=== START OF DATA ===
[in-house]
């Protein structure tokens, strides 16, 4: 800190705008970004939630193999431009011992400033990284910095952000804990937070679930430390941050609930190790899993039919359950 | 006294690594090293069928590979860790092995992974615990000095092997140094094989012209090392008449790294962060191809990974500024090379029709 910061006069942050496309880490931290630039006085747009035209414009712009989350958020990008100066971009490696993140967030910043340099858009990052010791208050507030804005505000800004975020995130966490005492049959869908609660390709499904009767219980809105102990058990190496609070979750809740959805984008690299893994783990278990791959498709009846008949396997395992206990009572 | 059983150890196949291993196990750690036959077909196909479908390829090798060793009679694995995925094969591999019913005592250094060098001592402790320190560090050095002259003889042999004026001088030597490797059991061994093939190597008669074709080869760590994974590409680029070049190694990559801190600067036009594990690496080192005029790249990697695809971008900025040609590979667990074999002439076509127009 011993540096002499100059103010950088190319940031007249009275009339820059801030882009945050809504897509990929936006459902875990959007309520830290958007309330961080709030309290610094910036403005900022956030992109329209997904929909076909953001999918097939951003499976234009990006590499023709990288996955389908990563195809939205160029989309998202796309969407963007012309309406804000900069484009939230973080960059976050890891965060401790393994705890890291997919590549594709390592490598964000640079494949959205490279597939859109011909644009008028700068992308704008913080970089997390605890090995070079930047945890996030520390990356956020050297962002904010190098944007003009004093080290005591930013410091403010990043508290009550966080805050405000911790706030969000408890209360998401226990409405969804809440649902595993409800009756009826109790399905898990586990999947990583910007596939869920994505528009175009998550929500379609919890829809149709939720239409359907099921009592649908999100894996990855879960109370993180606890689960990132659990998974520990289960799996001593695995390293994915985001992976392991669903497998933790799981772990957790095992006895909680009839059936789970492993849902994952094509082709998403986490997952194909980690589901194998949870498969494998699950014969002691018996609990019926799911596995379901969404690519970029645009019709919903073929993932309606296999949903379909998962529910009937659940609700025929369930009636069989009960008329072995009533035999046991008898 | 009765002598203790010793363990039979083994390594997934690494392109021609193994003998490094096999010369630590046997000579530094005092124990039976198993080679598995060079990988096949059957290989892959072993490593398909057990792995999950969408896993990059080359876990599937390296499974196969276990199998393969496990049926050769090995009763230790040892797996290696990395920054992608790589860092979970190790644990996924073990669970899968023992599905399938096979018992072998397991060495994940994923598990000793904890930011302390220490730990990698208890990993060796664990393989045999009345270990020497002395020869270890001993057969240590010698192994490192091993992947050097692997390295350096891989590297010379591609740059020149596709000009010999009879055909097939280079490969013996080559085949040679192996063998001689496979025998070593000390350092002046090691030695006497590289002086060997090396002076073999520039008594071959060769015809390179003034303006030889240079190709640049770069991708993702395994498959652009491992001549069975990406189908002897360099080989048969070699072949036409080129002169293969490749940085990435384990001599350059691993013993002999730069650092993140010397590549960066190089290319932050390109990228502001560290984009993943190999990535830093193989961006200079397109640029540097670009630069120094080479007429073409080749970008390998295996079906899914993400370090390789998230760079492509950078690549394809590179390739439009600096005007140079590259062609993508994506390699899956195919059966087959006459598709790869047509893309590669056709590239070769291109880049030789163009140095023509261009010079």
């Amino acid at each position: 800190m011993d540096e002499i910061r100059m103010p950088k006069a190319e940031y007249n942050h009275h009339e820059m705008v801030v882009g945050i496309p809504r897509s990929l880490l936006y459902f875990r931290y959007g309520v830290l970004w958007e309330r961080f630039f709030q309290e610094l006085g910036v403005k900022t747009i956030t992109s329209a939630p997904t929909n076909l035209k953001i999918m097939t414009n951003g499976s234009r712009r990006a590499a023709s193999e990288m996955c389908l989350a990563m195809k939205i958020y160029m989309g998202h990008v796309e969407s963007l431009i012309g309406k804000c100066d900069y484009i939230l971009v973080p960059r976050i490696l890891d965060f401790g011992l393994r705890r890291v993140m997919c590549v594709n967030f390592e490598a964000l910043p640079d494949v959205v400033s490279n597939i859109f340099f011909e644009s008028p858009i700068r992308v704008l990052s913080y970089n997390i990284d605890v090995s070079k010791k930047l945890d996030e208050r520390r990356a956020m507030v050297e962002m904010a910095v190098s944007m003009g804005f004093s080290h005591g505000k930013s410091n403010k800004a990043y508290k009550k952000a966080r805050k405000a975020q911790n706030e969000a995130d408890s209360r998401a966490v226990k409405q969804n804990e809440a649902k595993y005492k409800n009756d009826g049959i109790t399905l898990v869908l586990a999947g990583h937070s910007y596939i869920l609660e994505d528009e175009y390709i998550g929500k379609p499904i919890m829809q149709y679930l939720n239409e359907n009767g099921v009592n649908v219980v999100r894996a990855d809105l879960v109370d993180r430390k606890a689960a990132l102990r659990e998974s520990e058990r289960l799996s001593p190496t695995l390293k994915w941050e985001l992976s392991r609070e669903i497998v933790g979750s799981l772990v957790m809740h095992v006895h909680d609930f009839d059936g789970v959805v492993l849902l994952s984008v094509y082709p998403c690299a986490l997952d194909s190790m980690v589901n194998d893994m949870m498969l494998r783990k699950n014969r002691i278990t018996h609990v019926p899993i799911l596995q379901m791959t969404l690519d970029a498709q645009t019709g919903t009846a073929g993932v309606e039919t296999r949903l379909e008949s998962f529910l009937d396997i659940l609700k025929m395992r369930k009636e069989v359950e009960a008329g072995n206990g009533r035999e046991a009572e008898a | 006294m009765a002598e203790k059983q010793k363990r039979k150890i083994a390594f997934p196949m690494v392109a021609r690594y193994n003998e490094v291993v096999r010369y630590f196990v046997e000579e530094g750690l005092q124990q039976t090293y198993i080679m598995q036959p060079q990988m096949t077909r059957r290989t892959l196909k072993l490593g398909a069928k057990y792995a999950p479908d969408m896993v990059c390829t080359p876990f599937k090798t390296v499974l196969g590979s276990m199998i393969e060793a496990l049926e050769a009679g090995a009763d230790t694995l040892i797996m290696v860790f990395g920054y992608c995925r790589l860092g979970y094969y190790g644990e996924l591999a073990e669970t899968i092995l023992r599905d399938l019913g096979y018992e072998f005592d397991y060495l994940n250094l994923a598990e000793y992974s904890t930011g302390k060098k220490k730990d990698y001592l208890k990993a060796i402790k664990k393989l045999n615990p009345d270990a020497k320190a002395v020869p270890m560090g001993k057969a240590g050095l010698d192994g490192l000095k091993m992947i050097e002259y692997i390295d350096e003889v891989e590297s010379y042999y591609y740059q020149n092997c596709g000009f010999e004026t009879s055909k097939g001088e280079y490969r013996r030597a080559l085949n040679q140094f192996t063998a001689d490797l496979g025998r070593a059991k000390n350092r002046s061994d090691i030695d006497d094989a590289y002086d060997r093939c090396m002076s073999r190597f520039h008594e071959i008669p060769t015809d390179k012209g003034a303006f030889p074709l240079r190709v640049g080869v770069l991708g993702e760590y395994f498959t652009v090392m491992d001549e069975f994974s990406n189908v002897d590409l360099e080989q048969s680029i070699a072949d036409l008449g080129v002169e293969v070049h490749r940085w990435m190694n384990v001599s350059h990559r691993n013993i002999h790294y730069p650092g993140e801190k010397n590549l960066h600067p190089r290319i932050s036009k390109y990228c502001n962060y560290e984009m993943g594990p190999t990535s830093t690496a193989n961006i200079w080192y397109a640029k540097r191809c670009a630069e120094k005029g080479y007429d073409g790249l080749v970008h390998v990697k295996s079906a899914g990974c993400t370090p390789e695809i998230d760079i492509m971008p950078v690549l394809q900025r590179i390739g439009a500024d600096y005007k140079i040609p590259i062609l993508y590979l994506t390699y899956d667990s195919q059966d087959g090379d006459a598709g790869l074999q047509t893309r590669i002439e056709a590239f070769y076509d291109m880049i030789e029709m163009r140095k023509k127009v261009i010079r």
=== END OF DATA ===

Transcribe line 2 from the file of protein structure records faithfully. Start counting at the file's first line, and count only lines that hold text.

């Protein structure tokens, strides 16, 4: 800190705008970004939630193999431009011992400033990284910095952000804990937070679930430390941050609930190790899993039919359950 | 006294690594090293069928590979860790092995992974615990000095092997140094094989012209090392008449790294962060191809990974500024090379029709 910061006069942050496309880490931290630039006085747009035209414009712009989350958020990008100066971009490696993140967030910043340099858009990052010791208050507030804005505000800004975020995130966490005492049959869908609660390709499904009767219980809105102990058990190496609070979750809740959805984008690299893994783990278990791959498709009846008949396997395992206990009572 | 059983150890196949291993196990750690036959077909196909479908390829090798060793009679694995995925094969591999019913005592250094060098001592402790320190560090050095002259003889042999004026001088030597490797059991061994093939190597008669074709080869760590994974590409680029070049190694990559801190600067036009594990690496080192005029790249990697695809971008900025040609590979667990074999002439076509127009 011993540096002499100059103010950088190319940031007249009275009339820059801030882009945050809504897509990929936006459902875990959007309520830290958007309330961080709030309290610094910036403005900022956030992109329209997904929909076909953001999918097939951003499976234009990006590499023709990288996955389908990563195809939205160029989309998202796309969407963007012309309406804000900069484009939230973080960059976050890891965060401790393994705890890291997919590549594709390592490598964000640079494949959205490279597939859109011909644009008028700068992308704008913080970089997390605890090995070079930047945890996030520390990356956020050297962002904010190098944007003009004093080290005591930013410091403010990043508290009550966080805050405000911790706030969000408890209360998401226990409405969804809440649902595993409800009756009826109790399905898990586990999947990583910007596939869920994505528009175009998550929500379609919890829809149709939720239409359907099921009592649908999100894996990855879960109370993180606890689960990132659990998974520990289960799996001593695995390293994915985001992976392991669903497998933790799981772990957790095992006895909680009839059936789970492993849902994952094509082709998403986490997952194909980690589901194998949870498969494998699950014969002691018996609990019926799911596995379901969404690519970029645009019709919903073929993932309606296999949903379909998962529910009937659940609700025929369930009636069989009960008329072995009533035999046991008898 | 009765002598203790010793363990039979083994390594997934690494392109021609193994003998490094096999010369630590046997000579530094005092124990039976198993080679598995060079990988096949059957290989892959072993490593398909057990792995999950969408896993990059080359876990599937390296499974196969276990199998393969496990049926050769090995009763230790040892797996290696990395920054992608790589860092979970190790644990996924073990669970899968023992599905399938096979018992072998397991060495994940994923598990000793904890930011302390220490730990990698208890990993060796664990393989045999009345270990020497002395020869270890001993057969240590010698192994490192091993992947050097692997390295350096891989590297010379591609740059020149596709000009010999009879055909097939280079490969013996080559085949040679192996063998001689496979025998070593000390350092002046090691030695006497590289002086060997090396002076073999520039008594071959060769015809390179003034303006030889240079190709640049770069991708993702395994498959652009491992001549069975990406189908002897360099080989048969070699072949036409080129002169293969490749940085990435384990001599350059691993013993002999730069650092993140010397590549960066190089290319932050390109990228502001560290984009993943190999990535830093193989961006200079397109640029540097670009630069120094080479007429073409080749970008390998295996079906899914993400370090390789998230760079492509950078690549394809590179390739439009600096005007140079590259062609993508994506390699899956195919059966087959006459598709790869047509893309590669056709590239070769291109880049030789163009140095023509261009010079």